On Tuesday, the Florida State baseball team brought its five-game winning streak to Gainesville to challenge the No. 1 ranked Florida Gators. However, all of the things that carried the Seminoles to a 5-0 record last week were missing in a massive way. The result of this was a 6-0 shutout at the hands of the Gators, the first UF shutout of FSU at home since 1994. Here's what went well, and not so well, in the Seminoles' tough loss to their rival, Florida.
1. Although the 6-0 score is staggering, a closer look at the box score shows that it was not nearly dominant as the score would make you believe. After all, both teams finished the game with nine hits. The difference between the two teams offensively was that eight of FSU's nine hits were singles while UF had three extra-base hits, including two homers. The most positive takeaway from the Seminoles' play offensively was the success their leadoff hitters had each inning. By game's end, Florida State's leadoff hitters were an impressive 5-9 (.556), an extremely odd statistic when looking at the zero that FSU posted in the run column. That can assuredly be attributed to FSU's biggest negative takeaway from the loss.
2. In a true platoon performance that saw Florida State use six pitchers, one shone brightly above the rest. Cobi Johnson, who has looked at times tthroughout his career both impressive and dreadful, was in good form on Tuesday, working the eighth inning for the 'Noles and striking out all three batters he faced, all of whom were starters who were still in the game. In fact, Johnson was the only FSU pitcher who did not allow a single hit. If Johnson can carry over the prowess he showed tonight, he could be a very important arm both out of the bullpen and filling in some weekday starter roles.
3. Of Florida State's nine hits, five came from two of Florida State's most consistent bats: John Sansone and Dylan Busby. Sansone, who continues to produce in the batter's box at a torrid pace, was 2-4, bumping his season average even closer to .500 at .471. Busby, who homered in each of the final two games last weekend against Georgia Tech, carried over his hot bat, going 3-4 including the Seminoles' lone extra-base hit and improving his average to .369. Outside of those two, no other 'Noles had more than one hit as they were shut down by a very dominant pitching staff that seemed ready for the midweek rivalry game.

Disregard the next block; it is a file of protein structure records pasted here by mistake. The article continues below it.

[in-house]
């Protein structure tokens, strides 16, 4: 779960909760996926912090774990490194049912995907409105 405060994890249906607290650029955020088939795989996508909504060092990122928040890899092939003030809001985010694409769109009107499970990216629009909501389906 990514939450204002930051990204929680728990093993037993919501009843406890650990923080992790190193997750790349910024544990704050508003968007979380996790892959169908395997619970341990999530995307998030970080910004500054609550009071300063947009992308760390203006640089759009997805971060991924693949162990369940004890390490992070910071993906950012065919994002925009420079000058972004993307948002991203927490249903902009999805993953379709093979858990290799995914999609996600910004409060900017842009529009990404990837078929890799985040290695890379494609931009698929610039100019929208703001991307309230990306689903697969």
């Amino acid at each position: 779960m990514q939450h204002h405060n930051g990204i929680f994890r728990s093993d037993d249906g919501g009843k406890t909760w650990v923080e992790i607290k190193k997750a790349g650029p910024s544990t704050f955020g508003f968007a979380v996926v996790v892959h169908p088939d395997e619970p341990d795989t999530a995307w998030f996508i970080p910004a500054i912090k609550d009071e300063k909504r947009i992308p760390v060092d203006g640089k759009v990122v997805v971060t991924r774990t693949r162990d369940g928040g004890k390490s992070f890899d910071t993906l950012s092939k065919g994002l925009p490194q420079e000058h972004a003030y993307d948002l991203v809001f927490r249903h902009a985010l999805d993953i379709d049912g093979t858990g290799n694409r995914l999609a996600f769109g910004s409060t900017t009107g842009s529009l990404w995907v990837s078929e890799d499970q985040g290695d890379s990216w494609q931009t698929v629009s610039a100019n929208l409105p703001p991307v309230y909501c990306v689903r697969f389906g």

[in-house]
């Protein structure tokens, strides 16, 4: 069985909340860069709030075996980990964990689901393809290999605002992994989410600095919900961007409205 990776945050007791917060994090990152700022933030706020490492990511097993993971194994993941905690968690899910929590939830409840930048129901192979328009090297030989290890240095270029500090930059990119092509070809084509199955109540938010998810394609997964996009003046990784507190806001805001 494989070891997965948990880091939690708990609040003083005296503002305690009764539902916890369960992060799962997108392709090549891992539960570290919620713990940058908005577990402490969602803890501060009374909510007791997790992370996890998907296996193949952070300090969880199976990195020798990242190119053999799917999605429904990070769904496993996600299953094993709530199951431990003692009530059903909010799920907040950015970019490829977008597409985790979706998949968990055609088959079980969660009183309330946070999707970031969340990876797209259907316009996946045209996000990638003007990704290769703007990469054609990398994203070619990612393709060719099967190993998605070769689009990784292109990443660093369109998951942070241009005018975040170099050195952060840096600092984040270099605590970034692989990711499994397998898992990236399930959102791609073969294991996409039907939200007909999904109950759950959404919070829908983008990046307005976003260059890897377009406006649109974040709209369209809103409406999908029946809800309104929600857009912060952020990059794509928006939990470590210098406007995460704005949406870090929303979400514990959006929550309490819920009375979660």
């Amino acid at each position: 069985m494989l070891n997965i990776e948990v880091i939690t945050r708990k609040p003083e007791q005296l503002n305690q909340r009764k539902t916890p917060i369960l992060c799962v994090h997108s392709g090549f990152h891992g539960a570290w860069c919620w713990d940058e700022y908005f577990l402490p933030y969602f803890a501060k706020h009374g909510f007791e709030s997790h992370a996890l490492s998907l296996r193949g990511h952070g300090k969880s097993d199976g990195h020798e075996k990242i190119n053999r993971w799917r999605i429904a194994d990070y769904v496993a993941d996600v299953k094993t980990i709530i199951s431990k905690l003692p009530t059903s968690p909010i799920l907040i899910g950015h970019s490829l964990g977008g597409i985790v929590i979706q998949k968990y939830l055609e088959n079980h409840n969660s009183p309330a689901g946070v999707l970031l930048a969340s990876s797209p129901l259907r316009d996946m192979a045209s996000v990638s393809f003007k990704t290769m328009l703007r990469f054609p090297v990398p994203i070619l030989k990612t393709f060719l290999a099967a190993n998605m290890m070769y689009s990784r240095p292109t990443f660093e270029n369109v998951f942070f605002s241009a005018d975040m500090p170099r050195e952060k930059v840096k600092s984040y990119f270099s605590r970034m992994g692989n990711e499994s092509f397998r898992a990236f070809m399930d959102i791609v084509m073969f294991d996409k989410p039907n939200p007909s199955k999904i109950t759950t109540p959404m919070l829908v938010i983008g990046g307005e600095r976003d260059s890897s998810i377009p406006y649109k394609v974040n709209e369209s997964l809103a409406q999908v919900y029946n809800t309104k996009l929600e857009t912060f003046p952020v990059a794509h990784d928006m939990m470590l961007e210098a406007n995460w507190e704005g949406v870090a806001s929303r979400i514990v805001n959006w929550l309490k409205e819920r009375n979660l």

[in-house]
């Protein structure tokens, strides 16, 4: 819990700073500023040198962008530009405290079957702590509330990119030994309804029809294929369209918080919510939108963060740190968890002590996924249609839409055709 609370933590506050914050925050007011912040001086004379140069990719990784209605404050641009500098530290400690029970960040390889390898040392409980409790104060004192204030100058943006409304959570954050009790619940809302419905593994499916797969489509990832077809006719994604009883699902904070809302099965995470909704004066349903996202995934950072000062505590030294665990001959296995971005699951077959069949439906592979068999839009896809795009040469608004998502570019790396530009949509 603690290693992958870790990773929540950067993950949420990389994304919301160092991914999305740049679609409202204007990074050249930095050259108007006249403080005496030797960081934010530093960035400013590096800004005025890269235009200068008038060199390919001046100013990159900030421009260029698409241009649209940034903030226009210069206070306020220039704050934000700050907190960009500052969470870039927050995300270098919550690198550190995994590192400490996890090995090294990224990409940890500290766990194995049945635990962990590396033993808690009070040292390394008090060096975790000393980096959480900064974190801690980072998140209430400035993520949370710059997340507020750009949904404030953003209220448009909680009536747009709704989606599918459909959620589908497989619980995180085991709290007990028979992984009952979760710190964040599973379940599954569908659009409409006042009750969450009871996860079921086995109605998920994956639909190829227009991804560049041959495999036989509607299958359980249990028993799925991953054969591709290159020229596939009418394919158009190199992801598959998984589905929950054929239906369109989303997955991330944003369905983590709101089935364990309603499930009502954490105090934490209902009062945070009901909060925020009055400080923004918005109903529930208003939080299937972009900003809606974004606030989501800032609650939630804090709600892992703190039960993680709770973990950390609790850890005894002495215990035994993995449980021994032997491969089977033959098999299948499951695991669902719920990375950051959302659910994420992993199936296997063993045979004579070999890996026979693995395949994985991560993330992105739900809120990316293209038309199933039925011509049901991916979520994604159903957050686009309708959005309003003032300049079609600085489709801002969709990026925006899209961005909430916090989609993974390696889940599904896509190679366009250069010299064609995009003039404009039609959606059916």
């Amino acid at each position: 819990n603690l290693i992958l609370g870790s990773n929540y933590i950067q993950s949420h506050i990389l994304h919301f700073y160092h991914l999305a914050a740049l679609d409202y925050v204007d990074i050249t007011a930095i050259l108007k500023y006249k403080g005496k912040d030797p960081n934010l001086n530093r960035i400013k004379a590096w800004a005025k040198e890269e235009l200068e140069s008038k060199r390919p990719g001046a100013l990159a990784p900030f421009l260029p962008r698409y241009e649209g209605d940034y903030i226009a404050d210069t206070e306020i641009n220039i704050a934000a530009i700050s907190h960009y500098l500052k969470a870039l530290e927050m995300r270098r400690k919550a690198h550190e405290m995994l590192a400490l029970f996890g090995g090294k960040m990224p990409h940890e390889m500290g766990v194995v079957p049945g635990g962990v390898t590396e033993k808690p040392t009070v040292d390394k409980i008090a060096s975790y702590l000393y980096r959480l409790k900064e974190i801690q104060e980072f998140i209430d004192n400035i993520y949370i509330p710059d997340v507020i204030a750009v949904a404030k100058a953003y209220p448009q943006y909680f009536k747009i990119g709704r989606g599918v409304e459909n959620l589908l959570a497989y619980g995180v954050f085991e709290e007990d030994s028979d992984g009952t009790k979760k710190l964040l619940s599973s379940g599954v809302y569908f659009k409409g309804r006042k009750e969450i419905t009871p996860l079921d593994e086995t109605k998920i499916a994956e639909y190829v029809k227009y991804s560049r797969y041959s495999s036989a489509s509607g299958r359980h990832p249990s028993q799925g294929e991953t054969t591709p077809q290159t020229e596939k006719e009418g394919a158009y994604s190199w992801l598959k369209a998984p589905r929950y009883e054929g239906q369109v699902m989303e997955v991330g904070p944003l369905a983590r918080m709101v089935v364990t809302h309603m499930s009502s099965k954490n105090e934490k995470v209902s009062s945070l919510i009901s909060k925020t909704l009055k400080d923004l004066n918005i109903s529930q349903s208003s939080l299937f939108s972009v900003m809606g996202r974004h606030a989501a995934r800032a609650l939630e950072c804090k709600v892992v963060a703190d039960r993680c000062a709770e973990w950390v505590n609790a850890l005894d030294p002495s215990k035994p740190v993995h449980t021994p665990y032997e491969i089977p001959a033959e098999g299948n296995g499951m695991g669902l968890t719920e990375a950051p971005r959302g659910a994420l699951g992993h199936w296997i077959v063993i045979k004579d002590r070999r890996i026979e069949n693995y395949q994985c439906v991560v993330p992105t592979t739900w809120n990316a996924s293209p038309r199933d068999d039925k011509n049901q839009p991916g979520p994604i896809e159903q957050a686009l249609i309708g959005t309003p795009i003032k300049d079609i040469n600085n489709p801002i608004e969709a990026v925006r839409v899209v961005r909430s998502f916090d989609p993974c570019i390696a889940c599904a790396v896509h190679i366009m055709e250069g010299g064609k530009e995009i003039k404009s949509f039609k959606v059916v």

1. Florida State attained a fairly difficult task on Tuesday of racking up nine hits over a nine-inning game and not plating a single run. The reason why this happened is an obvious one and was also the most dooming aspect of the game for the 'Noles: situational hitting. Florida State cancelled out its five leadoff baserunners over the nine innings by grounding into three double plays, each of which came in the first six innings and halted what had previously been a promising scenario for Florida State. However, the poor hitting with runners on base extended far beyond just untimely double plays. FSU finished 3-20 (.150 ) with runners on base and 0-9 with runners in scoring position. With those results, you would be hard pressed to beat many teams, let alone the No. 1 team in the nation.
2. Entering Tuesday's matchup, it felt that a good portion of Florida State's chances hinged on a successful outing from freshman starter Tyler Holton. Holton, who has seen good innings out of the bullpen and found less success in each of his starts so far this season, had moments of solid pitching but struggled massively on the whole. He was chased after working 3+ innings and allowed four runs, three earned, on five hits, striking out two and walking four. Holton's biggest struggle was throwing strikes but not showing too much of the plate. He was burned twice on balls that he left over the plate by a pair of home runs to left field that accounted for three of UF's six runs.
3. Questionable fielding by Florida State reared its ugly head once again on Tuesday as the Seminoles finished the game with three errors, one each by Matt Henderson, Cal Raleigh, and Busby. That also leaves out multiple routine pop flies in foul territory that FSU was unable to locate and let drop, not counted as an error because no one touched the ball but very harmful nonetheless. All of these errors and mistakes on defense allowed extra at-bats for a Florida offense that is among the most potent in the country and the Gators definitely took advantage.
With the loss, Florida State falls to 13-4 on the season. The Seminoles are back in action on Friday when they make the trip up north to take on the Pittsburgh Panthers in a three-game series. FSU gets a chance for redemption against UF in two weeks when they face off on March 29th at the Baseball Grounds in Jacksonville.